Dung through the Ages

© Else C. Vellinga
Original publication: Mycena News, September 2011

This is a tale of tiny fungi that grow on dung.


Sporormiella photo courtsey Alain Brissard

Dung is a great substrate for fungi and the fungi have developed several clever strategies to optimize this life style. For a start they decompose (i.e. eat) the non-digested parts of grasses and other vegetable matter that pass through a herbivore’s stomach and gut. Then they shoot or squirt their spores beyond the patty on which they are growing onto the grass around it, and there they wait for a cow/horse/mammoth/deer etc. to eat that particular clump. Once the spores are inside the herbivore’s digestive system, they can make their way to the exit along with their favorite substrate to start a new life cycle. This process calls for some adaptations of the spores. They are often surrounded by a gelatinous mass, which makes them stick to the grass, and also gives them some protection during the passage through the animal. The spore walls themselves are thick and dark brown or black from melanin. This gives protection from the sun, just after they have been shot off, and from the chemical onslaught in the herbivore’s stomachs where enzymes and acids attack the grass cell walls. The chemicals in the animal’s innards are also essential to make many of these fungal spores germinate. The dark, thick spore walls are not easily broken down and mean that the spores can stay around in the environment for a long time.

Sporormiella, the heroine of our story, forms tiny, pear-shaped black fruit bodies that stick out from the dung surface. The spores are easy to recognize. Each dark brown spore consists of a row of four to eight partial spores, which are completely covered by a thick gelatinous layer. Each partial spore has an s-shaped slit for germination purposes. This is a very widespread fungus, occurring worldwide on herbivore dung. And, the beauty is that these spores can still be recognized after thousands of years! This remarkable discovery means that we can deduce what kind of animals were roaming the earth, without seeing any fossil bones! The fungus supplements the information that various kinds of pollen give us about the changes in vegetation and that charcoal remnants, which can also be identified, tell us of fires.

Throughout North America, Sporormiella spores were abundant at the end of the last ice age when many different genera and species of big grazing animals were flourishing, including mammoth, American horses, western camel and llamas. Around 14,500 years ago their numbers started to drop as a first indication that the herbivores were vanishing. After that charcoal appears in the soil profiles: fires are raging. Is more flammable material available when herbivores are fewer in numbers and species? At the same time, new forests appear, with vegetation that also differs from that found today, and the temperatures rise. A meteor impact around 12,500 years ago may also have played a role in these changes. The big questions have always been of the chicken-and-egg kind. Take the demise of the megafauna and consider whether it was caused by a steady climate change accompanied by changes in vegetation or a killing of the animals by the humans who had recently arrived, followed by the changes in vegetation sketched above. From the analyses of several lake sediments in Indiana and New York it is clear that the animals disappeared a thousand years before the big changes in vegetation took place. This suggests that it was probably humans who killed the animals, and this was one reason for a change of vegetation and the fires. For the next thousands of years, Sporormiella spores are rare and hard to find. With the appearance of European settlers, European plants, and especially livestock, in the sixteenth and seventeenth centuries, the numbers of Sporormiella spores increase again – big herbivores are again plentiful in North America.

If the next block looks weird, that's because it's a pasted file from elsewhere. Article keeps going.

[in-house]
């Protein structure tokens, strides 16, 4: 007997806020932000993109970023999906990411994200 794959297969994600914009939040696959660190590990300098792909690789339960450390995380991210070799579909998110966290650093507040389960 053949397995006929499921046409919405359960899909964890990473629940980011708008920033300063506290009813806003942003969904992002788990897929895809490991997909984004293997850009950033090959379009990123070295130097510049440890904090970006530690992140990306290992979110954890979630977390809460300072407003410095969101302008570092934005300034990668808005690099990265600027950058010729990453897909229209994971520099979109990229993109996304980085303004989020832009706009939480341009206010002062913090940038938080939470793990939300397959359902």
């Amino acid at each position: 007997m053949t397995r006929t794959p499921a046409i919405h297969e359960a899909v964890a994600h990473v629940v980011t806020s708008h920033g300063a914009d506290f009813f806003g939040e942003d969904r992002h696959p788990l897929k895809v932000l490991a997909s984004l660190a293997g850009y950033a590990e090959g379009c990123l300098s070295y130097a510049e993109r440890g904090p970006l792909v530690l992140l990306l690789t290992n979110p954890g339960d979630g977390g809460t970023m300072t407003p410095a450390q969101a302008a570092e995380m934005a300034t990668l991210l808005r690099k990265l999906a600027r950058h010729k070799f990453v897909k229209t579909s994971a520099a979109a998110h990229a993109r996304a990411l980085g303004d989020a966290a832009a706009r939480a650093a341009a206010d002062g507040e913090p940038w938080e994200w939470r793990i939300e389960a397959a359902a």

Sporormiella photo courtsey Alain Brissard

The oldest evidence of Sporormiella comes from the Yukon, which was part of the Beringian non-glaciated refugium during the Pleistocene and was buried under a thick layer of tephra from a volcanic eruption around 25.000 years ago. Various other fungal dung spores, found in the vegetation, resemble the spores of Sordaria and Podospora. The latter are huge and this alone makes them easy to recognize. Also from the Yukon comes a report of fungi in the coprolites (fossilized animal scat) of a ground squirrel that lived around 12,000 years ago. At that time the area is believed to have been an open tundra, grazed by woolly mammoths, Yukon wild ass, caribou, large-horned bison, now-extinct muskox, and also a large kind of mountain sheep. A complete nest of a ground squirrel was found and, in its dung, are fungal species that are specific for rodent scat. Sporormiella spores were also found in the colon of a mammoth preserved in the Siberian permafrost, and in several dung heaps found under the animal. For California there is one study of Exchequer Meadow in Fresno County which shows that Sporormiella spores are abundant in sediments that are older than 10,300 years; interestingly their numbers do not increase in the last few centuries.

New Zealand lacks land dwelling mammalian herbivores, nevertheless, the presence of Sporormiella spores in preserved bird droppings and dung, tracks the disappearance of several moa species, the arrival of European settlers and their animals, and the introduction of Red deer in the beginning of the 20th century. The moas were plant-eating, wingless birds that were extirpated by Maori hunters, before western colonization.

So, a few glimpses of the world in days past are provided not only by pollen and other plant remnants, but also by the spores of itty bitty dung fungi.

Some articles for further reading: